Dr Graham Long
Universities, globally, have a unique place in accelerating implementation of the SDGs, even as they face uneven contexts and challenges. They can play a key role in engaging youth as a force for change, and in helping to generate the knowledge, analysis and expertise needed to understand and implement the SDGs as a universal and interlinked agenda. Some recent resources and initiatives have been launched to guide universities in these areas – notably the Sustainable Development Solutions Network’s (SDSN) Guide for Universities, and the SDG Accord, an initiative to encourage universities and academics (and institutions of further education too) to publicly commit to the SDGs. Universities are talking about SDGs, too – from the Higher Education Sustainability Initiative (HESI) event on the final day of the 2017 High Level Political Forum, to my own university’s conference on this two weeks ago.
Much has been said about universities and the SDGs, but there is little research around what role academics see for themselves. To address this gap here, I draw on the preliminary findings of research I recently conducted with the help of Ana Flamind, Louise Luxton, and Dani Morgan at Newcastle University. We contacted 400 academics in developing countries to ask them about the SDGs in the context of their countries’ Voluntary National Reviews (VNRs) this summer, receiving 87 responses. In this blog I want to highlight three key messages around SDGs and academics, linking the findings from this specific research to the wider picture around the role of universities.
Dr Angela Sherry & Brett Cherry
Bacteria that like to munch ammonia in wastewater. Removing ammonia is a major challenge for the wastewater industry. Credit: Russell Davenport/BE:WISE
If the world is to truly reach Target 3 of Goal 6 for Clean Water and Sanitation by 2030, improving water quality globally, it requires novel innovative ways for treating wastewater that may not be readily available or accessible in the developing or developed world. Many of these solutions for treating wastewater will likely come from cities as well as rural areas depending on the context.
Cities provide test beds for treating wastewater, demonstrating new methods outside of the lab using actual municipal sources of wastewater. Wastewater creates new opportunities for sustainable development. It is a resource for generating energy through anaerobic digestion or even directly from microbes in wastewater.
Newcastle University’s Biological Engineering: Wastewater Innovation at Scale (BE:WISE) research facility aims to help speed up credible wastewater treatment innovation by allowing scientifically rigorous experimentation with microbes at realistic scales. Microbes are key to creating sustainable pathways for clean water and sanitation.
Dr Alison Vipond & Brett Cherry
“To successfully implement the 2030 Agenda for Sustainable Development, we must swiftly move from commitments to action. To do that, we need strong, inclusive and integrated partnerships at all levels”. Secretary-General Ban Ki-Moon
Partnerships are vital to making the UN Sustainable Development Goals a reality for everyone across the world. This requires developed and developing nations working together on all 17 Goals, spanning environmental, social, and economic dimensions of sustainable development. The Goals are universal applying to all countries, including the UK, which has provided leadership in helping to make the Goals an agreed global vision of what the future of our world should look like.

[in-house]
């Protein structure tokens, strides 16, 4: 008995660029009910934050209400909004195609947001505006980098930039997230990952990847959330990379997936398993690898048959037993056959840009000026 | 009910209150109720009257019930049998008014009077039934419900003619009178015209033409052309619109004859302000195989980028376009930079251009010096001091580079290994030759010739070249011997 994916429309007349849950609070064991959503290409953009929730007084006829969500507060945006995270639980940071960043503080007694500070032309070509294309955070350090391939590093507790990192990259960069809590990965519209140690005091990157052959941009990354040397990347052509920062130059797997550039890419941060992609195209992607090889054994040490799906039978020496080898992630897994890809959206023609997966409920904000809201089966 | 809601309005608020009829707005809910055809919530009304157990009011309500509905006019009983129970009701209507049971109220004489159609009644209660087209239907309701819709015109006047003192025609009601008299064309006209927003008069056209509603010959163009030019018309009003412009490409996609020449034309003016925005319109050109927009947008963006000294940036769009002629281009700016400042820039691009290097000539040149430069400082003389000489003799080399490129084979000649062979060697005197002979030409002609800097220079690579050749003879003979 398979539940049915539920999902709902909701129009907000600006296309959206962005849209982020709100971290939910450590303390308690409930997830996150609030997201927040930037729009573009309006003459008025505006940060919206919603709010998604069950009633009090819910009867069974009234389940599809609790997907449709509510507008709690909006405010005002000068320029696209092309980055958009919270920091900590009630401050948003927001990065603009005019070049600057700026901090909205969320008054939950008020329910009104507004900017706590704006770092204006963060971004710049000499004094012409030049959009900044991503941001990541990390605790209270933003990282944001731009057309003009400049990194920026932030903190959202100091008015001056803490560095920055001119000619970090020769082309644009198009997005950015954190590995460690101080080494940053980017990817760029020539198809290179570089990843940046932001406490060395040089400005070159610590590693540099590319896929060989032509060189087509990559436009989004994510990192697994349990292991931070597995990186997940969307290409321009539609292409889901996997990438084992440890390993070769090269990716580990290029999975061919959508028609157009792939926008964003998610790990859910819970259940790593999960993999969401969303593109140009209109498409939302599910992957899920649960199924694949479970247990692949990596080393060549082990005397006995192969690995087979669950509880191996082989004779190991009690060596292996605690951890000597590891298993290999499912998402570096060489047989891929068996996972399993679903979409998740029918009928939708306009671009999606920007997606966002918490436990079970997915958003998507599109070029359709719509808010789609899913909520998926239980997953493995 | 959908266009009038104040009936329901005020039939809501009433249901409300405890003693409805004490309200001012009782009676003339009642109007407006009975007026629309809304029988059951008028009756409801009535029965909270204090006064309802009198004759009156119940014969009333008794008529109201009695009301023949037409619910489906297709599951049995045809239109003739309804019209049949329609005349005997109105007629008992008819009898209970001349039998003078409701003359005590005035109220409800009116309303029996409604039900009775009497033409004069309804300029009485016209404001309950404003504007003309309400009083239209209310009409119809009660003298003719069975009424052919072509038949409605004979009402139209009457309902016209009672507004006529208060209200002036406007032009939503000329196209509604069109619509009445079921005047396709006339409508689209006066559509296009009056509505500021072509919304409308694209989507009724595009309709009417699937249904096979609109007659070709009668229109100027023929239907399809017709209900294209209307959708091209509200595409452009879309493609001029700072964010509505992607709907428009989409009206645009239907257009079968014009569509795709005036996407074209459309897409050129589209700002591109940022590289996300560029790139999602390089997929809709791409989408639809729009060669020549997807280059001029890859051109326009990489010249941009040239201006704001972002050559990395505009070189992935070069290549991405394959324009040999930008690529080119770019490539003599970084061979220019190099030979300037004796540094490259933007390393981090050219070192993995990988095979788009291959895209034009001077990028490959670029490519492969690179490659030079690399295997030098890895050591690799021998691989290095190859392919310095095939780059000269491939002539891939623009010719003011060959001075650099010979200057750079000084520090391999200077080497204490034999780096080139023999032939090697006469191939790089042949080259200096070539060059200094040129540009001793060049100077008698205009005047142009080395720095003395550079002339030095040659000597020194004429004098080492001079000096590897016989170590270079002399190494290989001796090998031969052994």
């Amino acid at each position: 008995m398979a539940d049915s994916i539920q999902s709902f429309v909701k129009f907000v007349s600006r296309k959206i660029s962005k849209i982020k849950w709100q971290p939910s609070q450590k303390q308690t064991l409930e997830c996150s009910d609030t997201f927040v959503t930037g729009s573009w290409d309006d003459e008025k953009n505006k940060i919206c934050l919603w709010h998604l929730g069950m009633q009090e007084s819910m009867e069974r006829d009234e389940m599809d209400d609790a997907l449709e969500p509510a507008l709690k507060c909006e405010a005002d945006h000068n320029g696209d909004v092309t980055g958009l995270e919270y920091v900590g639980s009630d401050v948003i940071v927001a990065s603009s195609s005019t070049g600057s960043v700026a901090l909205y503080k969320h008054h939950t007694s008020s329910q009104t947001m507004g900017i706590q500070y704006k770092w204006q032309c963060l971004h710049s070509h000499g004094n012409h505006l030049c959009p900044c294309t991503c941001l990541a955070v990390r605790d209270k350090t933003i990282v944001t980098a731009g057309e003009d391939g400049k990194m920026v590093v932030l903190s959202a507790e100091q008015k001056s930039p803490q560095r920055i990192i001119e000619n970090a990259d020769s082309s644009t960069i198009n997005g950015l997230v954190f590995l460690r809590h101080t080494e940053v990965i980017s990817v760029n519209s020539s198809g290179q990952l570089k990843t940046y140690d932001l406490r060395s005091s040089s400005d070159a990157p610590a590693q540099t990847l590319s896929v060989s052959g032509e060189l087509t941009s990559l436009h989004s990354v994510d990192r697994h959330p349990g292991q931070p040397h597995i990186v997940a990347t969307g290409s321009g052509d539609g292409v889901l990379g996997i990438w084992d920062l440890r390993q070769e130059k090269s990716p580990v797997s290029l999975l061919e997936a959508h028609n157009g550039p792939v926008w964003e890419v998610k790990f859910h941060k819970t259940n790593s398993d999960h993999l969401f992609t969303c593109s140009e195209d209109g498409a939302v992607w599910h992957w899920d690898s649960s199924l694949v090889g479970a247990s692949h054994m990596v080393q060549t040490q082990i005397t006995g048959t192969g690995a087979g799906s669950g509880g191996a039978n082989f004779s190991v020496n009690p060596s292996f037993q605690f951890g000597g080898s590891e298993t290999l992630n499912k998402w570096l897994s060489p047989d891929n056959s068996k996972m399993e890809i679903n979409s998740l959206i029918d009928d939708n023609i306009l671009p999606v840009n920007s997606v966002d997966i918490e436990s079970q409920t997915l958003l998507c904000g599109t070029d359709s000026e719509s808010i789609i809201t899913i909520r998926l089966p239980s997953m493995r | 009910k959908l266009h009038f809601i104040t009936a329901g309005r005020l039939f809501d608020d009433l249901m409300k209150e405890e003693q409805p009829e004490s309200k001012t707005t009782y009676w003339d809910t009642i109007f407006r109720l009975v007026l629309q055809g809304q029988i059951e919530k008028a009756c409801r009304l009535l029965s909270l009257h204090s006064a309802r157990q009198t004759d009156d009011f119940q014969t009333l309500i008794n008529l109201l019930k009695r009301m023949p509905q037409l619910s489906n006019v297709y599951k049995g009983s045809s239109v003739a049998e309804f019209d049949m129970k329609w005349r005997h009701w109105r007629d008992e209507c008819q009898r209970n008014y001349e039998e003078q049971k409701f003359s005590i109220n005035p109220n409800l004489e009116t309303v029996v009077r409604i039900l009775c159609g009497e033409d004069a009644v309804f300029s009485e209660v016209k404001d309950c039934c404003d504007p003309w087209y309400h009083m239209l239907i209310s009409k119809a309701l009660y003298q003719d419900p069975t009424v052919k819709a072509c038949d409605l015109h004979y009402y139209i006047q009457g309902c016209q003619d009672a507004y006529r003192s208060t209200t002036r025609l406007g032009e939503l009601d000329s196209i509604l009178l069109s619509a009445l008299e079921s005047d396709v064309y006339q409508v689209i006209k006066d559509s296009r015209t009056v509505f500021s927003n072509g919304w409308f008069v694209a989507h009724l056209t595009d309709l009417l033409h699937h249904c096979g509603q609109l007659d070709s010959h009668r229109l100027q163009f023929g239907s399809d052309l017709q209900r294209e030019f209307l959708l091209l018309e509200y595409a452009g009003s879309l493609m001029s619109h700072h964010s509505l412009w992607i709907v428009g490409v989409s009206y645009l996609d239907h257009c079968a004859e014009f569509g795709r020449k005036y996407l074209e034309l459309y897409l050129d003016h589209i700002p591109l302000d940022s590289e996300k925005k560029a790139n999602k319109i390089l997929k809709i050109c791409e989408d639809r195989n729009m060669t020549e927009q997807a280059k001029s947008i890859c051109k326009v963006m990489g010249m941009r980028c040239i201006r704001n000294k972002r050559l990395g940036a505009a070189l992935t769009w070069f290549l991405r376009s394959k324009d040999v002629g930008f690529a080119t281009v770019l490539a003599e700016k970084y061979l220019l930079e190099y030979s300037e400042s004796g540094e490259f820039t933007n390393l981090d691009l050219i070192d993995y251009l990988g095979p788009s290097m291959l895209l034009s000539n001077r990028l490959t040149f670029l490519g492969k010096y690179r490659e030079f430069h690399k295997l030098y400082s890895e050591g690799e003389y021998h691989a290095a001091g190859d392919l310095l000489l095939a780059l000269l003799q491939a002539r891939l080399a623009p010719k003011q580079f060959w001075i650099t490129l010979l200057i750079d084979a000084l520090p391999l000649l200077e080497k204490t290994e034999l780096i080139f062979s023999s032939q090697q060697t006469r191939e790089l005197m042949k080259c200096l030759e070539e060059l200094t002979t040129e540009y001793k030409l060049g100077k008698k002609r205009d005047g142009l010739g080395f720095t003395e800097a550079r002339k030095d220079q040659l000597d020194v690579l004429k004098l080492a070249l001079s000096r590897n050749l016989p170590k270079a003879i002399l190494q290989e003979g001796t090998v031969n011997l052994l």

Newcastle University’s Institute for Sustainability recently joined the UK Stakeholders for Sustainable Development, (UKSSD): a network of businesses, civil society and academic organisations who are working to advance sustainable development in the UK. UKSSD’s mission is to help transform the UK into a sustainable society, by generating new partnerships, innovative solutions and providing thought leadership to achieve the Goals. The UKSSD second annual conference on 1st March 2017, focussed on the question of how we translate the ambition of the Goals into transformative action in the UK. Dr Graham Long provided an insightful introduction to how the UK is faring on the Goals – there is still a long way to go.
Professor James (Jai) Syvitski & Brett Cherry
On this planet humans are radically changing the land, air and water. In many cases this is unavoidable. All species have some degree of impact on the environment in which they live, but in the case of humans it is magnitudes greater. We are now the force driving environmental systems which has led to a new geological epoch — the Anthropocene.
During the preceding geological period (the Holocene) the planet’s climate was getting cooler but since human intervention it’s heating up at a faster rate than we have ever experienced before. We are releasing enough greenhouse gas emissions in the atmosphere that it is intensifying the hydrological cycle, leading to more rainfall in some areas, and making others dryer. But it’s not only the climate we’re changing. Humans are moving around more sediment (silt, sand, gravel etc) than all the rivers, ice sheets and desert winds in the world combined. We are a geological force to be reckoned with. Continue reading
Anne Liddon, Science Communications Manager and Carmen Hubbard, Lecturer, Centre for Rural Economy, School of Agriculture, Food and Rural Development, have written a thought-provoking post on how to make Christmas more sustainable.
Dr Jennifer Hazelton, a Research Coordinator for the Institute for Sustainability at Newcastle University, travelled to Lobitos, a small town in Northern Peru, in March 2014 for five weeks to help develop the town’s infrastructure. In the final post of a four-post series, Jennifer tells us about her trip.